Vumi Msweli: Live within your means and downsize your spending habits.

Vumi Msweli is an executive Life Coach specialising in financial coaching. She is also an entrepreneur and Executive. She was selected by the Mail and Guardian 2016 in the 200 most influential young South Africans under the age of 35 as well as the Elle Corporate Boss of the Year. She holds a Bachelor of Commerce: Accounting Sciences from the University of Pretoria, an Honours Degree in Financial Planning from the University of Johannesburg and an MBA from the University of London. In this interview, she talks to us about her money habits.

In this economic climate, have you downsized your lifestyle at all?
Like most South African’s I have had to tighten my belt. I have made amendments to my lifestyle such as entertaining more at home as oppose to dining out, taking lunch  to work, connecting with friends at home more than going out.  I conduct a quarterly financial review to see where I can save money and invest better.

Out of all your responsibilities (bills, groceries, etc) , what do you find to be the most expensive nowadays?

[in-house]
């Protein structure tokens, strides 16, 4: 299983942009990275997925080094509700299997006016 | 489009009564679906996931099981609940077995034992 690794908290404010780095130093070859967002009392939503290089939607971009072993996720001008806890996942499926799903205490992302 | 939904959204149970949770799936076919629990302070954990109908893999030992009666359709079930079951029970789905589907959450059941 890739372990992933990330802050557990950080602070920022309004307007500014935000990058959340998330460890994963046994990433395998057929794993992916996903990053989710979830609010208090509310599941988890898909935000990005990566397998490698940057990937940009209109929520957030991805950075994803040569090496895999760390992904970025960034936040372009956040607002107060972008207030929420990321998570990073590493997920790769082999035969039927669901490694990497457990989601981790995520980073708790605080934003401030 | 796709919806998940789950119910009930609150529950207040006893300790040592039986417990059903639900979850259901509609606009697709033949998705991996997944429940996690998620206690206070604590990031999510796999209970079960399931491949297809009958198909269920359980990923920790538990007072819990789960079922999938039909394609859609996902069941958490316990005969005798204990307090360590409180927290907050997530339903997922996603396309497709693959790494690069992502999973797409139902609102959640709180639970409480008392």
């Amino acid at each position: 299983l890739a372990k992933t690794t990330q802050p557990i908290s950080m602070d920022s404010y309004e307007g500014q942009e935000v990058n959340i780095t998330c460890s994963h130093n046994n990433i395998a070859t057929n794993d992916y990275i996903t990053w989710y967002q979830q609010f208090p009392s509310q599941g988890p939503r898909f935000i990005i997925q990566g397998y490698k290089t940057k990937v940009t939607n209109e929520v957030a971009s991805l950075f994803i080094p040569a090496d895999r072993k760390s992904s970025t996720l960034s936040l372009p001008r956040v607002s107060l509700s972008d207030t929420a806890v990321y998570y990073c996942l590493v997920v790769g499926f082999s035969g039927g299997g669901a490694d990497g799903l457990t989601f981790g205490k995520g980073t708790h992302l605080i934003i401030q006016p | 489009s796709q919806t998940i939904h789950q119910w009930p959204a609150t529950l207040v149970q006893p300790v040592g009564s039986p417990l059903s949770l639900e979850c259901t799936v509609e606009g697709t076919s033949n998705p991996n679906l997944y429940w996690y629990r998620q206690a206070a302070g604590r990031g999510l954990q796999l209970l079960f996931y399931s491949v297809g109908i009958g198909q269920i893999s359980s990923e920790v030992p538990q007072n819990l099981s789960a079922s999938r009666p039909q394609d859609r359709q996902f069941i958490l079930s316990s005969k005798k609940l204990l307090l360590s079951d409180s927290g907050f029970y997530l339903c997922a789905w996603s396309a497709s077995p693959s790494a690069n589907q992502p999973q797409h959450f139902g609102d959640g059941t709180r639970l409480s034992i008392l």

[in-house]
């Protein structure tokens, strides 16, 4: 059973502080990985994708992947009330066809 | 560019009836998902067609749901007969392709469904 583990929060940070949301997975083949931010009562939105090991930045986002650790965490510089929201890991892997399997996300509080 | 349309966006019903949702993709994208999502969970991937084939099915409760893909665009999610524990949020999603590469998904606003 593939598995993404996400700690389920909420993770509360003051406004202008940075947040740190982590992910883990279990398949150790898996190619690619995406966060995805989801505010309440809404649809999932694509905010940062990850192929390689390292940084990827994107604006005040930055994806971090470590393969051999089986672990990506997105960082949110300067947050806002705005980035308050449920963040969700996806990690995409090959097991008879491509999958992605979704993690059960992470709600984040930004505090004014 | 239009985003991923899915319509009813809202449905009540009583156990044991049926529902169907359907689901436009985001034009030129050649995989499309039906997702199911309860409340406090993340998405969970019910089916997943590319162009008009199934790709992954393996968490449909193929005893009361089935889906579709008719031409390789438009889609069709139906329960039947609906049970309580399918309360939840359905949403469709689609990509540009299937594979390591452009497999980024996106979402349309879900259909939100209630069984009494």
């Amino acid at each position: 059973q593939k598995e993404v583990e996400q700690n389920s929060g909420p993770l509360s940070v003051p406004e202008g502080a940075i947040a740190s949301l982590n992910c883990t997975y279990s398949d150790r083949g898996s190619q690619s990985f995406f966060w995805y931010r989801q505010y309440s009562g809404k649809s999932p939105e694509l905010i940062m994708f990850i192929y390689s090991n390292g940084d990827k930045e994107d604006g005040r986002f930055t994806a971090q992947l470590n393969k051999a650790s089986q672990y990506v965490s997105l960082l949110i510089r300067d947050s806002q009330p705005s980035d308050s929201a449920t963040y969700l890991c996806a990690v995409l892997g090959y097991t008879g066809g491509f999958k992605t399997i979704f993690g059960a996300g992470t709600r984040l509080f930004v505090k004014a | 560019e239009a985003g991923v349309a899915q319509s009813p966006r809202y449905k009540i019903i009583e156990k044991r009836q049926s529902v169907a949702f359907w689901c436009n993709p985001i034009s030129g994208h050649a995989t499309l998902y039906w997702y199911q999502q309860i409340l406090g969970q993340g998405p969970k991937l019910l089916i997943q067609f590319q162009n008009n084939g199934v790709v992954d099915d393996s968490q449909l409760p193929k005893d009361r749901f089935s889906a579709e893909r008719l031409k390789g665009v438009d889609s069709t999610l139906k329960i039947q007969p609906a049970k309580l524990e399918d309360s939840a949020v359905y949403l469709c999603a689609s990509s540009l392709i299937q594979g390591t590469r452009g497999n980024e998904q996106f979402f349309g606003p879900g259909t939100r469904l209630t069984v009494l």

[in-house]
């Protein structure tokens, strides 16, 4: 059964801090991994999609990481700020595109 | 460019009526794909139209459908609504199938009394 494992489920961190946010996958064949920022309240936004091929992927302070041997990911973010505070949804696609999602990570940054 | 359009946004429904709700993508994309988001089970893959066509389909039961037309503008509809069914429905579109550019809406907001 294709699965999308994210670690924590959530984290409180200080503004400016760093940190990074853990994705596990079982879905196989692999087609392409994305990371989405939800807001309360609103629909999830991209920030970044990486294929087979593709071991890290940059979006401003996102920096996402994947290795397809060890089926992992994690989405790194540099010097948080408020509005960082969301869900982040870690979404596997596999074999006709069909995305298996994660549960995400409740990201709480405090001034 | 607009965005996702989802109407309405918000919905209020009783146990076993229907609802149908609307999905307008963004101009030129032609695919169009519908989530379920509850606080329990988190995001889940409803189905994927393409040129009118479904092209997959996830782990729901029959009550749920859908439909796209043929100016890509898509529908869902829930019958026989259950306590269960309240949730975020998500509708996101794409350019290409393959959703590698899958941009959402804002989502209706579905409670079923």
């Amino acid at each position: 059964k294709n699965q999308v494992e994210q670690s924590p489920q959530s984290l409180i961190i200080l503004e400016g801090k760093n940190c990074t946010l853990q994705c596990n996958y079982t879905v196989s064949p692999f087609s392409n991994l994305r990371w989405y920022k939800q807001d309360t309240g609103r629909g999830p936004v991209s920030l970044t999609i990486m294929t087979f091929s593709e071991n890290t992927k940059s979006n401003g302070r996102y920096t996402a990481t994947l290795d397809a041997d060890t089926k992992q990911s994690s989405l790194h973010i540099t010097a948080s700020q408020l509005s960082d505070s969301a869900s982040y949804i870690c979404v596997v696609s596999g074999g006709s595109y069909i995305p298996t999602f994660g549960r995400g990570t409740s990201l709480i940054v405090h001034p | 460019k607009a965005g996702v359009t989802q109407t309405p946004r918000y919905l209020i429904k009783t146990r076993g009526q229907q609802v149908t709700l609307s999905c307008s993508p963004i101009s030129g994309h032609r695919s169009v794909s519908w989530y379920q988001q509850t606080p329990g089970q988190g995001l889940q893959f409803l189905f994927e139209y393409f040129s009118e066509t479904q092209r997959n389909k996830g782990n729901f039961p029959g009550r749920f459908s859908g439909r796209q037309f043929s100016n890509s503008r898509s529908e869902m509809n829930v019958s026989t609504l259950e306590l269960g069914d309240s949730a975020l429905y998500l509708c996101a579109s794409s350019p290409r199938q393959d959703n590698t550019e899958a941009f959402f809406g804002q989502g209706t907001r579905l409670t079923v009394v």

I think for me personally with regards to  groceries I have definitely seen a spike in expenditure.

How did your childhood influence your attitude towards money?
At home, I was taught that sometimes I have to sacrifice certain things now so that I can enjoy life later. My family focused a great deal on savings and investments whilst sticking to a budget in order to achieve long term financial goals. This gave me a desire to always spend less than I earn and treat myself every time I reached a financial goal.

How do you deal with financial setbacks when they happen?
I quickly amend my financial habits to adjust to the new situation I find myself in. I then seek help from an expert. Having a setback can be overwhelming but by having a chat to my financial coach we create a practical plan which helps to put me back on  track. I then try to be patient with myself during this time.

Do you have a budget and why is budgeting important ?
Yes I do. As a certified financial planner, I like to keep a close eye on how I spend my money to ensure that I can account for the unexpected expenses that occur as life incredulously tends to happen.

What's your advice on creating a budget that you actually can keep?
Pull your last 3 months bank statements and table on your spread sheet your existing spend. Be careful not to judge yourself too much as you write down your budget, then reduce the luxury expenses, increase savings by finding practical ways that work for your situation.